Leadership Brand and Executive Presence in the Virtual Realm

Leadership Brand and Executive Presence in the Virtual Realm

Remember the days when we could physically gather for meetings, programs, and events at work? I find myself longing for it as we’re about to “lap ourselves,” approaching month #11 in the COVID era.

Today, most of us are spending half or more of our time in a virtual space with clients, team members, and other colleagues. In this reality, communicating our unique leadership brand and presence requires us to be mindful of a whole new range of factors, to get creative, and tap into new and different resources in order to effectively and compellingly convey who we are… where often our “stage” isn’t much bigger than a postage stamp.

Back when we could gather in-person, we had a more accessible and dynamic environment and range in which to present our unique “essence.” It was just easier. By merely walking into a room, you could command attention and convey presence.

It all starts with knowing your personal leadership brand.

We’re not used to thinking of ourselves as a “brand.” Thoughts of brand more often conjure up images of our favorite coffee or shoes, the car we drive or the makeup we wear (remember makeup? :0 ). But even if you’ve never thought about your own personal brand, you have one. You’re “presenting it” everywhere you go…yes, even if you’re only walking from your kitchen down the hall to your office. So, why not take a more mindful approach and really be in charge of this brand! It’s just as important in the virtual environment as it is in-person and it requires knowing what works in that setting and making it work for you.

Start defining your brand by considering these questions:

  • What do I bring to the table? Think about your skills, talents, expertise, experiences.
  • What is uniquely me? What sets you apart? There’s no one else on the entire planet quite like you! What do people get with you that they don’t get with anyone else?
  • What is my brand promise? Think about what you deliver.
  • What do I stand for? Consider your core values and what matters most to you.
  • How do I want to be described? When you “leave the room,” what would others to say about you? What adjectives would they use to describe you?

Next, give thought to how you deliver your brand.

I think of delivering your brand as your presence, or executive presence – the “how” of presenting yourself. How can you present your brand most effectively to:

show up in the most impactful way,

accomplish your goals,

convey your key messages, and

achieve your aspirations?

In her book Executive Presence, Sylvia Ann Hewlett offers, “No man or woman attains a top job, lands an extraordinary deal, or develops a significant following without the combination of confidence, poise, and authenticity that convinces the rest of us we’re in the presence of someone who’s the real deal.”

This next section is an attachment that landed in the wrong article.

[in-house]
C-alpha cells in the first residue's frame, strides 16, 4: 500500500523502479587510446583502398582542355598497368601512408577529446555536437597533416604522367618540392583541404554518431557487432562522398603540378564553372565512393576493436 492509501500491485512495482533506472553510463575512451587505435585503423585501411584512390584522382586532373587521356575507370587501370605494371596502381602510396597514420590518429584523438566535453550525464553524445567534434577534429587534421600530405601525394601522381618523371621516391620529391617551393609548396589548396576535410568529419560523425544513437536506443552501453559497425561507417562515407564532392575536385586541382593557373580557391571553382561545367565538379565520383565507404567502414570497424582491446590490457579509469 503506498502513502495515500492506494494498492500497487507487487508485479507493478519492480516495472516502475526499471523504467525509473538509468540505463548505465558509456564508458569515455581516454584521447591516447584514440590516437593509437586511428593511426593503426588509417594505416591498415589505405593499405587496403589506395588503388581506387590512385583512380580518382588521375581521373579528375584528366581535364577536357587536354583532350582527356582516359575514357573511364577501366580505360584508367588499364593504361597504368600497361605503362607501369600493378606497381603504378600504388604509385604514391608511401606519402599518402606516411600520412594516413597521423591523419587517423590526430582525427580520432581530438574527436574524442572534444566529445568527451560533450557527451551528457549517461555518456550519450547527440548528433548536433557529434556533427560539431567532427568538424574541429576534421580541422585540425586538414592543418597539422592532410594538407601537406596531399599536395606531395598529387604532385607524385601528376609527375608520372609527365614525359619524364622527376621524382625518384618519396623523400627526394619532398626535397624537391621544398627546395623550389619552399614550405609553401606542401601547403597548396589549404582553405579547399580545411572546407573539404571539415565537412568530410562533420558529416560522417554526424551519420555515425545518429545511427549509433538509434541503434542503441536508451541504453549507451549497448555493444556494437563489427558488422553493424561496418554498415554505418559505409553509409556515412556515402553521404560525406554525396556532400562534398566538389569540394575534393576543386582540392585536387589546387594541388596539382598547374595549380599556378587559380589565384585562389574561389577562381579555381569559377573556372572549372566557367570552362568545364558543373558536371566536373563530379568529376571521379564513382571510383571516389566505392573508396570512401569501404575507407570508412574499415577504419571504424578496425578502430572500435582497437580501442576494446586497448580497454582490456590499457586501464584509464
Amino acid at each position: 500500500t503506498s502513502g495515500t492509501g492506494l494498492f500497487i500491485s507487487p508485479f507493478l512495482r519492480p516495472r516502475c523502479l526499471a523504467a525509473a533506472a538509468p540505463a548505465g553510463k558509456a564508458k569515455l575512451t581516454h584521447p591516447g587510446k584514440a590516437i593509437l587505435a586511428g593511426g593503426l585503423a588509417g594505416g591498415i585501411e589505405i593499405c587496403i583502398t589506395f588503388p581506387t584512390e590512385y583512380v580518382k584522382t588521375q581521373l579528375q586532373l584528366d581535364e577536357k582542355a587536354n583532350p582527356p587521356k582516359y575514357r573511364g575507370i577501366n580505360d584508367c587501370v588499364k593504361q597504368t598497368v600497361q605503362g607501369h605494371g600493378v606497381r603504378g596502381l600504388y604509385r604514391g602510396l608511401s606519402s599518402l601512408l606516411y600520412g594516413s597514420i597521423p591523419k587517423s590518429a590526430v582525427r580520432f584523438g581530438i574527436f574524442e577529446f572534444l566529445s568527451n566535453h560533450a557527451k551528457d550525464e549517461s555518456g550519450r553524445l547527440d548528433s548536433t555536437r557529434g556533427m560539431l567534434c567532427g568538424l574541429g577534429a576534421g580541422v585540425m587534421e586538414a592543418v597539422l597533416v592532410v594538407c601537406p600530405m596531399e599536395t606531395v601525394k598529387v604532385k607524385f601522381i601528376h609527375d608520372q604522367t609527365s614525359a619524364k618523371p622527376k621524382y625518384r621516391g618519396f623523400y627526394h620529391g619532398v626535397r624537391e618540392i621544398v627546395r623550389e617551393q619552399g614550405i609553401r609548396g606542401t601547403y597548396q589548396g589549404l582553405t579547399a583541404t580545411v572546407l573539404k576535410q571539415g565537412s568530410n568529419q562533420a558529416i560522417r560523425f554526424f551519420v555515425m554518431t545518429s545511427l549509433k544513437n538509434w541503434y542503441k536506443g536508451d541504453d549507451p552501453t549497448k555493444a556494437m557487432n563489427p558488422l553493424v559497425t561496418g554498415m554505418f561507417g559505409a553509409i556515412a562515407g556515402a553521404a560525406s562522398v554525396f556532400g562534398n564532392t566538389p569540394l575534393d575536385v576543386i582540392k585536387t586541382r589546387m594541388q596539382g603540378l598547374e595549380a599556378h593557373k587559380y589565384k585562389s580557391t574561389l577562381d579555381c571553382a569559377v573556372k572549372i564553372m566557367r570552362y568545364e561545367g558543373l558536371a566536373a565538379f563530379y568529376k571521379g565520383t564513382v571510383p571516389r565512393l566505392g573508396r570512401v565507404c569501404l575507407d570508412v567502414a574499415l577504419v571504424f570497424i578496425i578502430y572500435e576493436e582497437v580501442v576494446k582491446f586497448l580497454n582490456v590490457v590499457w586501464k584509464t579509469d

In essence, Hewlett is saying you get there because you’re being purposeful and intentional about who you are and how you show up.

She lays out the key components of what comprise executive presence: gravitas, communication, and appearance. These elements help you take what’s uniquely YOU and unleash it in the world.


In short, gravitas is the ability to exude integrity, and confidence under the most pressing circumstances. It’s a combination of qualities that conveys you’re in charge or deserve to be.


As it relates to presence, effective communication is as much, if not more, about the “how” you communicate than the “what” you communicate.

Research shows that people pay the most attention to our nonverbal messages. In fact, up to 93% of your message is derived from how you say it.* 93%! This statistic drives home the need to pay attention to these elements of our messaging and utilize our nonverbal communication strategically for the greatest impact and connection.

“Strong communication skills are an accurate representation of whether you qualify as a leader or not,” says Hewlett. “You have a five-second shot to first engage with your audience after you meet them.” Make it count!

  • Pay attention to your body language and posture
  • Be human; let them see you
  • Read the people in the room and adjust your way/style as needed
  • Share insights through stories rather than abstract ideas.
  • Focus on the technical aspects of your speech, things like reducing filler words and controlling the pitch and volume


Lastly, Hewlett offers that your outward presence (clothing, accessories, hair, expression, etc.) shouldn’t distract people from your professional competence, but instead should emphasize it. “If it’s not adequate, you won’t hold their attention. It says, ‘I’m capable of and in control of presenting myself and, therefore, responsible to handle whatever else I am entrusted to do.’”